wander blog

Turning Salvaged Barn Wood into Beautiful Trays May 18, 2017 15:28

It has been waaaaay too long since our last maker interview. So without further adieu let's kick things off with a new maker at Wander, Samantha Hartman of Infinite Abyss. Her gorgeous serving trays are meticulously crafted from salvaged and 100-year-old barn wood in a small town in Wyoming. 


We updated a few of our questions, but the idea is the same. We want to know how these amazing makers got their start and what inspires them. Samantha's story is a great one. She is basically the most creative person ever: graphic design, sewing, woodworking, you name it. 

Q: What did you do before founding Infinite Abyss?

A: I founded Infinite Abyss back in 2009 but it was a very unorganized collection of whatever I felt like making at the time. I streamlined down to sewing and for years I created bags and purses from vintage fabrics. When I moved from Pennsylvania to Wyoming a few years ago, I took a break and turned to woodworking as a creative outlet and haven't looked back since. Aside from Infinite Abyss, I am a graphic designer.


Q: What inspired you to start making your products?

A:  A lot of my inspiration comes from using reclaimed materials in my work because I just love the history and interesting characteristics that they possess. They are a great way to make a unique, one of a kind item that no one else has. When I first started making serving trays, I was just experimenting with different colors and patterns from a haul of old lath I got from someone tearing down a barn. After rearranging things a few times, I created the Aztec pattern tray and it was a huge hit.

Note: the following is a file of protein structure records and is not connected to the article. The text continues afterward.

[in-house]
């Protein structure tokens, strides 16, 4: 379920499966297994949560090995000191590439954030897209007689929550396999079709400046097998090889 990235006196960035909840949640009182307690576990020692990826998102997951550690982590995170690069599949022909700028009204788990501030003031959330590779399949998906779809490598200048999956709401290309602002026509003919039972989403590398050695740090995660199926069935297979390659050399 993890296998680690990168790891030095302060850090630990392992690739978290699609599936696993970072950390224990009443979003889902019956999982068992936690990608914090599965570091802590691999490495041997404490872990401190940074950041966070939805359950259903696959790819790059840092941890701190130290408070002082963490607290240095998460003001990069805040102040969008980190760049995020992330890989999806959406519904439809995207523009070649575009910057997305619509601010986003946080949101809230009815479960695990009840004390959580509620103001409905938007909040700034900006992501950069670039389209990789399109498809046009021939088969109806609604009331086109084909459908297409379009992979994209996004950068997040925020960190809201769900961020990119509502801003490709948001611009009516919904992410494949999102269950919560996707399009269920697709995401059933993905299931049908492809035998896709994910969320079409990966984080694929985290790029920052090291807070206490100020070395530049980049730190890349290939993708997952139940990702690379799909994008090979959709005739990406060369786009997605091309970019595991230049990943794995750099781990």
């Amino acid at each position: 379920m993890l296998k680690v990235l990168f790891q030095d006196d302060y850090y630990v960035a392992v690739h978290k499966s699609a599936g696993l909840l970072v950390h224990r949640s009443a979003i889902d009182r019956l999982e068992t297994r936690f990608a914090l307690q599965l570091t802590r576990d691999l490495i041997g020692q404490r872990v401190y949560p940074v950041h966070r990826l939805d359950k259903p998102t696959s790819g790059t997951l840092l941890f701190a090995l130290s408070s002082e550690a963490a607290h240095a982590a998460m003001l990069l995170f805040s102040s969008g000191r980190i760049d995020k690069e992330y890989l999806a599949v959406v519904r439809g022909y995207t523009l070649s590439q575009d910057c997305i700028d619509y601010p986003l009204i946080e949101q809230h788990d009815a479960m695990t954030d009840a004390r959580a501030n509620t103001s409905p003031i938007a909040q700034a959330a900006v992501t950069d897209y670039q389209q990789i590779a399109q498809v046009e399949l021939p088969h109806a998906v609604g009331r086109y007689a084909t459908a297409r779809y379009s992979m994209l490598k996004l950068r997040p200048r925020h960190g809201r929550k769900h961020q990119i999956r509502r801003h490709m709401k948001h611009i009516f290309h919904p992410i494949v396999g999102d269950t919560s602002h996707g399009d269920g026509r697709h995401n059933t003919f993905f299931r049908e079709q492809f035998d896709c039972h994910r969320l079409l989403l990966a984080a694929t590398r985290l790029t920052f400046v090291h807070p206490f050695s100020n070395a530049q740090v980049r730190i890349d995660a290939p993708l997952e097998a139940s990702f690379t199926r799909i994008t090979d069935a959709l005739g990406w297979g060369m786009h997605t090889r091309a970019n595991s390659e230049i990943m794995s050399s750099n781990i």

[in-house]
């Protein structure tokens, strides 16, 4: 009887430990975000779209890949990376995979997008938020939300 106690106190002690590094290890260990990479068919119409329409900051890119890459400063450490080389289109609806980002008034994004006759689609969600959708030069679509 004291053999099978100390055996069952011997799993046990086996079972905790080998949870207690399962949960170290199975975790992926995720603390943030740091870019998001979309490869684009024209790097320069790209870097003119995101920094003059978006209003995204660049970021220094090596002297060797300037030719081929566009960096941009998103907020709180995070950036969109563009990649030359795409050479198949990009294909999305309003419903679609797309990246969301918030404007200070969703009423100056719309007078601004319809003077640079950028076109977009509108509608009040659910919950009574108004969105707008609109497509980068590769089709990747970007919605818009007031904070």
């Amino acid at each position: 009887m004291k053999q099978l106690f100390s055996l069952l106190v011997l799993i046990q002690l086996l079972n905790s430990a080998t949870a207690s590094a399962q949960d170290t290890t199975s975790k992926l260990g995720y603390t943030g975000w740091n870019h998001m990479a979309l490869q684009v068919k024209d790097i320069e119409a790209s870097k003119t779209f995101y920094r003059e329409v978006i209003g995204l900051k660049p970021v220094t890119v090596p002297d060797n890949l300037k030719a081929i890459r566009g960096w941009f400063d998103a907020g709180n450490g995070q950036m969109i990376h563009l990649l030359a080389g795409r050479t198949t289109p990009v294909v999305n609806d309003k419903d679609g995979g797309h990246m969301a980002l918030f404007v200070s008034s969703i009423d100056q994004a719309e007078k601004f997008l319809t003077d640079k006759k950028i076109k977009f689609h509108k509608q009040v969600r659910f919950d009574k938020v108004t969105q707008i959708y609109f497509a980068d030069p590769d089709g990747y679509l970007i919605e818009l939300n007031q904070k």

Q: How did you come up with the name for your company?

A: The name for my company comes from the movie Garden State, when Zach Braff says, "Good luck exploring the Infinite Abyss." Since I use reclaimed materials a lot in my designs, I like to think of that as the so-called 'infinite abyss' and I am the one doing the exploring to create new pieces and bring those materials back to life.


Q: What do you listen to or watch (i.e. music, shows, nature sounds) while you create?

A: When I am working in my office, I either listen to webinars or put on Spotify. My music taste is usually more indie or electronic, but sometimes I like to just throw on some rap and get it done. When I am out in the shop, it's the plain old radio. It is usually too loud with the tools and everything going so the music is just background noise. I learned real fast that if I try to watch tv and work on the computer, I don't get anything done.


Q: Do you have a favorite product? If yes, which one?

A: My favorite product is the Aztec Tray. It was the one that got me started on this ride and it's my favorite to make. I love how clean and classic it is and it looks great in any color.

We love the Aztec Tray too! You can check it out in three color combos, along with Samantha's Arrowhead and Mountain Trays on the Wander Truck or here in our online shop.

And if you find Samantha as inspiring as we do, be sure to check out her new book, releasing this fall, called Wood Pallet Wonders. It's a DIY book on how to build 20 different home decor and storage pieces from wood pallets. 

Art Student Makes the Leap to Entreprenuer September 14, 2016 12:35

Rachel Elise Weekdayer Cross Body Bags are a big hit at Wander. We love the fresh patterns and bold mix of colors and neutrals!


The designer behind the brand is Rachel Aughtry. She started out sewing bags, added screen printing to her tool belt, and also opened a shop--The DIME Store, with a friend--to highlight both her Rachel Elise brand and more than 70 other local makers. If you're ever in Denton, Texas, stop in to check out all the ways Rachel is a total girl boss!